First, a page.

A Bhāvana doesn’t depend on the reality of what I fix upon……

bhavana

“A Bhāvana doesn’t depend on the reality of what I fix upon.
I can direct my Bhāvana to a real sensation,
such as the contact between my feet and the ground, for instance.
But I could easily imagine myself in good health,
when in reality I am ill.”
– ‘Concerning the Cakra’ by TKV Desikachar

Bhāvana means that I create for myself a place, an idea, an image……

bhavana

Bhāvana means that I create for myself a place,
an idea, an image, a vision
and I direct my attention towards it.”
– ‘Concerning the Cakra’ by TKV Desikachar

Whilst Prāṇa circulates in us, we live, and when it goes, we die.

prana

“Each time we wish to understand a system whatever it is, we need a structure. What applies to modern science already applied to the ancient yogic sages when they were concerning themselves with the human system.

The method of the ancients was to reflect, to meditate and to attempt to find clear replies to their questions. They tried to give a form to what they wanted to understand, corresponding to what they already understood. In this way of proceeding, they did not differ from the sages of the ancient medical science of Āyurveda who also tried to understand the human organism in a particular way, nor from the doctor philosophers of ancient China.

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Your mind is a product of your food, memory is linked to food……

smrti

“Your mind is a product of your food, memory is linked to food.
My stability, my confidence is linked to food.
All these facts are mentioned in the texts.
For these reasons I said that food is very important and becomes me.
Not just the muscles, but the whole me, the whole personality.”
– TKV Desikachar from an interview in the Journal Viniyoga Italia on Yoga and Well Being.

The best word for health is the Saṃskṛta word Svastha.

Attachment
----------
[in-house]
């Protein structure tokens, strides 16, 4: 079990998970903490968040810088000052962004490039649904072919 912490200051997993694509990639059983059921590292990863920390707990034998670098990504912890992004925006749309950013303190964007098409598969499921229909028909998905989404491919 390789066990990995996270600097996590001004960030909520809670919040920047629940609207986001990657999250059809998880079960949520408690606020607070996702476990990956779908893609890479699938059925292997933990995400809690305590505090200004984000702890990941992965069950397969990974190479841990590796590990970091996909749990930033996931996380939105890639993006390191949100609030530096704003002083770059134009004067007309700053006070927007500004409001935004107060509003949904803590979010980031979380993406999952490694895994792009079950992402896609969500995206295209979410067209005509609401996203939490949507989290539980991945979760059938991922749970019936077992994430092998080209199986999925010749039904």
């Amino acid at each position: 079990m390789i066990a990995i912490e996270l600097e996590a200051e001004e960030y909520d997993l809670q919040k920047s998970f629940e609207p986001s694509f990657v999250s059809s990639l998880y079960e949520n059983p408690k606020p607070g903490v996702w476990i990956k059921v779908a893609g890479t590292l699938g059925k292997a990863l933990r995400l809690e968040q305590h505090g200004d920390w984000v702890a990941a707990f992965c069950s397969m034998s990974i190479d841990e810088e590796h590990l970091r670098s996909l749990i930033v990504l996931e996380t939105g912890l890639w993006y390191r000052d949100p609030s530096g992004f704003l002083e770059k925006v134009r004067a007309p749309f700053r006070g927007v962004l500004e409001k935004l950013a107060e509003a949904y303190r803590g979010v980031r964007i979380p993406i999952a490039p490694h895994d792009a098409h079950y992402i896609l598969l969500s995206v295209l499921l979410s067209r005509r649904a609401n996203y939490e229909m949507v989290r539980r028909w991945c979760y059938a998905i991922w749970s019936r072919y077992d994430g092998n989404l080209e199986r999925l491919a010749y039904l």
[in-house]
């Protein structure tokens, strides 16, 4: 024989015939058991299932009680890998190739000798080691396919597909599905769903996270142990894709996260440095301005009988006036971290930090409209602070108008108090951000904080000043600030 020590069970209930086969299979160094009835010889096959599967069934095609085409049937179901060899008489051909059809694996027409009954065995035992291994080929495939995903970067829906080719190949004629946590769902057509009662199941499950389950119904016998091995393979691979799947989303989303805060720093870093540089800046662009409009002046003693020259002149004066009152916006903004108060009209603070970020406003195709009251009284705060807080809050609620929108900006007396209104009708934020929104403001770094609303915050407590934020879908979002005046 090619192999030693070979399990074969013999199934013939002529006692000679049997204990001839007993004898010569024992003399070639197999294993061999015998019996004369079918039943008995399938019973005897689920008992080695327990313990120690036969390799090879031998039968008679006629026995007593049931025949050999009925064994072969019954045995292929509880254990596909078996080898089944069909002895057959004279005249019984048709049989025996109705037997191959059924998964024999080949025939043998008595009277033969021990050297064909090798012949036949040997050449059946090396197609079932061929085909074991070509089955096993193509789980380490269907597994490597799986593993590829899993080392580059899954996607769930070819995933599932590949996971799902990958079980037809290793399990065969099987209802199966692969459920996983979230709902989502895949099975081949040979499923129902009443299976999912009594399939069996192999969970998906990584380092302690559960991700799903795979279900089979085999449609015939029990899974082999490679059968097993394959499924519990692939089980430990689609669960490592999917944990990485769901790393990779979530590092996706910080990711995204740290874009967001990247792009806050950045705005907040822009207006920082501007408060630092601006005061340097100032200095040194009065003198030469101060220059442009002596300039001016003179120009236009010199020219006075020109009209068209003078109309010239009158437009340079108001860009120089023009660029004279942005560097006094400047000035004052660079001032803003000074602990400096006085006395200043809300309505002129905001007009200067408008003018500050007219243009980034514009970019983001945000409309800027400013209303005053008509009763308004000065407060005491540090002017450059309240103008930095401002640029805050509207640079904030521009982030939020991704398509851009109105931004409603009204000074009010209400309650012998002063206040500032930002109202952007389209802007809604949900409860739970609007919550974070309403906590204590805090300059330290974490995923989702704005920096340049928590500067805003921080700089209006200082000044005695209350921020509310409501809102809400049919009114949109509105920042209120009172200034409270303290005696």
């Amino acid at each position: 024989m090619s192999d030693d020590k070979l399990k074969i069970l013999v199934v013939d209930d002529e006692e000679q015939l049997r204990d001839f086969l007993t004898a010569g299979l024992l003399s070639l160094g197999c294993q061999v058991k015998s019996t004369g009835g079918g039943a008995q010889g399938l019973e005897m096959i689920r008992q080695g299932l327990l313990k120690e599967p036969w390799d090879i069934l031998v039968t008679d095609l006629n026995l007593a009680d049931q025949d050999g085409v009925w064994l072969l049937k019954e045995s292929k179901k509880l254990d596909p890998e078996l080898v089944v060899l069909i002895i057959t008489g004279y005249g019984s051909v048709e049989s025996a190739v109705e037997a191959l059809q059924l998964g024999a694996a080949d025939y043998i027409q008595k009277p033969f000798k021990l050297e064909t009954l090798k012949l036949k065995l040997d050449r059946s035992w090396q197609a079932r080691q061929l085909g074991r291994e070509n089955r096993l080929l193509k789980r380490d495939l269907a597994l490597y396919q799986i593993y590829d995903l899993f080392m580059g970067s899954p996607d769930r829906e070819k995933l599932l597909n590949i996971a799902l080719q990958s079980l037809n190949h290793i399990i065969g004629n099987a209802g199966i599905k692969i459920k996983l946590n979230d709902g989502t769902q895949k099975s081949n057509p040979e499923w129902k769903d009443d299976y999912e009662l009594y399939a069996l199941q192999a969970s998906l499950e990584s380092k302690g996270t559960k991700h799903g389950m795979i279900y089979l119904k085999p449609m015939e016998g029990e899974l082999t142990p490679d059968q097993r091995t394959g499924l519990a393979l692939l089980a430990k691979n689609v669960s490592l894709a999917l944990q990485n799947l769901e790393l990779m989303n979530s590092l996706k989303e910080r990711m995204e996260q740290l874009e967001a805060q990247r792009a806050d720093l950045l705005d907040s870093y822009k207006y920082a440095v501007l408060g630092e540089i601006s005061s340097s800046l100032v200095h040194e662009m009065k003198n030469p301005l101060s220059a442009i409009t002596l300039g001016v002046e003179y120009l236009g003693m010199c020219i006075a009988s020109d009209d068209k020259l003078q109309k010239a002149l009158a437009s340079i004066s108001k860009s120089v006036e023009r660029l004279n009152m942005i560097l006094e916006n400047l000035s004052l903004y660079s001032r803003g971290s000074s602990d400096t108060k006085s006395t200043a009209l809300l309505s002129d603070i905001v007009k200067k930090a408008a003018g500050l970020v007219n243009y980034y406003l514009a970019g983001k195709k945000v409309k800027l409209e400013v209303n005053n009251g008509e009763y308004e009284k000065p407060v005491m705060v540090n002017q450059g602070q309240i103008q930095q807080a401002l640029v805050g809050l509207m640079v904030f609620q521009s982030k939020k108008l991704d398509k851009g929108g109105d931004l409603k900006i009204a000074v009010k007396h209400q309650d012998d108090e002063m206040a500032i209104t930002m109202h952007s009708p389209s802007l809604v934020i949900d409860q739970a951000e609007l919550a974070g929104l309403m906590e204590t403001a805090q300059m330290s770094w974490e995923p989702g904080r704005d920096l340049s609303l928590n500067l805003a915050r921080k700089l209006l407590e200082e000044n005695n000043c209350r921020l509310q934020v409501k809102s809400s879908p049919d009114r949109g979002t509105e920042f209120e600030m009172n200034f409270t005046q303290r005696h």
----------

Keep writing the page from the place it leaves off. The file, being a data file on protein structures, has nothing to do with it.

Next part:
The best word for health is the Saṃskṛta word Svastha.

Question to TKV Desikachar:
Sir, could you please tell us what is meant by health? How do you understand a healthy person?

TKV Desikachar Response:
The best word that comes to my mind for health is the Saṃskṛta word Svastha. Sva plus Stha is Svastha. Sva indicates myself and Stha means to remain.

For me health is that state of being where I can manage myself. This is indicated by the word Svastha. A-svastha is that state where I am not able to manage by myself.

– Extract from an interview in the Journal Viniyoga Italia on Yoga and Well Being.

What is the relationship between Yoga and Āyurveda?

patanjali-1

Question to TKV Desikachar:
What is the relationship between Yoga and Āyurveda?

TKV Desikachar Response:
First of all, we believe that the same master gave us Āyurveda and Yoga: Patañjali. We worship Patañjali remembering him as the person who gave us Āyurveda for the body and Yoga for the mind.

Body and mind are so interlinked that you cannot really separate them. Since Āyurveda is a complete system, they talk also about Yoga. Yoga is defined in Āyurveda. And the language of Yoga is such that a person cannot understand the Yoga texts without understanding the concepts of Āyurveda.

At least in theory, these sciences go very well together. However, in India, the treatment given to Yoga in the Āyurveda University is very scarce, it is not even worth mentioning. So, in reality, Āyurveda people are not familiar with Yoga as much as they should be. The only exception was my father. He knew both, that is why he was able to mix both systems, according to the need.

“What Patañjali gave for the mind through Yoga,
he gave for the body through Āyurveda.”

What I would say is, what Patañjali gave for the mind through Yoga, he gave for the body through Āyurveda.

– Extract from an interview in the Journal Viniyoga Italia on Yoga and Well Being.

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A text like the Yoga Sūtra is something so very special……

atha yoganusasanam web

“A text like the Yoga Sūtra is something so very special,
it becomes a life-companion.